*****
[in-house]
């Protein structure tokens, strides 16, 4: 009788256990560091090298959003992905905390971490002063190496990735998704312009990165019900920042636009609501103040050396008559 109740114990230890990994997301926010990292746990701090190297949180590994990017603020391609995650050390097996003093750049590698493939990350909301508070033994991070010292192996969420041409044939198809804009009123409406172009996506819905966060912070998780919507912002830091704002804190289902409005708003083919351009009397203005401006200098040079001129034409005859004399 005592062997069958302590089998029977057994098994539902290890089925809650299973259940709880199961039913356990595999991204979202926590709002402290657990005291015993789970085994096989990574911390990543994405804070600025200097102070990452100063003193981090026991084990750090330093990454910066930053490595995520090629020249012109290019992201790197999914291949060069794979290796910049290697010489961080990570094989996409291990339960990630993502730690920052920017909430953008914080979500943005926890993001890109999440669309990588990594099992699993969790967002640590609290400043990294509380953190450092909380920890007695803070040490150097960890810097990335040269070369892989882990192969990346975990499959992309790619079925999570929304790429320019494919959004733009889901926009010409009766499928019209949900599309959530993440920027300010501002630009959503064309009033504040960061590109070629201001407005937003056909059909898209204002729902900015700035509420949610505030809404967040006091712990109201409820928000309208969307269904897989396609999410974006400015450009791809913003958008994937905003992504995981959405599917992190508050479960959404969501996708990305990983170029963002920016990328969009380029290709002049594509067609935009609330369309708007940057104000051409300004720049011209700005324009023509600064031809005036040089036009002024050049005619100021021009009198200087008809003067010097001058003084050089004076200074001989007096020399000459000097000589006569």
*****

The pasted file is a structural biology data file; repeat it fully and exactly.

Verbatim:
[in-house]
């Protein structure tokens, strides 16, 4: 009788256990560091090298959003992905905390971490002063190496990735998704312009990165019900920042636009609501103040050396008559 109740114990230890990994997301926010990292746990701090190297949180590994990017603020391609995650050390097996003093750049590698493939990350909301508070033994991070010292192996969420041409044939198809804009009123409406172009996506819905966060912070998780919507912002830091704002804190289902409005708003083919351009009397203005401006200098040079001129034409005859004399 005592062997069958302590089998029977057994098994539902290890089925809650299973259940709880199961039913356990595999991204979202926590709002402290657990005291015993789970085994096989990574911390990543994405804070600025200097102070990452100063003193981090026991084990750090330093990454910066930053490595995520090629020249012109290019992201790197999914291949060069794979290796910049290697010489961080990570094989996409291990339960990630993502730690920052920017909430953008914080979500943005926890993001890109999440669309990588990594099992699993969790967002640590609290400043990294509380953190450092909380920890007695803070040490150097960890810097990335040269070369892989882990192969990346975990499959992309790619079925999570929304790429320019494919959004733009889901926009010409009766499928019209949900599309959530993440920027300010501002630009959503064309009033504040960061590109070629201001407005937003056909059909898209204002729902900015700035509420949610505030809404967040006091712990109201409820928000309208969307269904897989396609999410974006400015450009791809913003958008994937905003992504995981959405599917992190508050479960959404969501996708990305990983170029963002920016990328969009380029290709002049594509067609935009609330369309708007940057104000051409300004720049011209700005324009023509600064031809005036040089036009002024050049005619100021021009009198200087008809003067010097001058003084050089004076200074001989007096020399000459000097000589006569």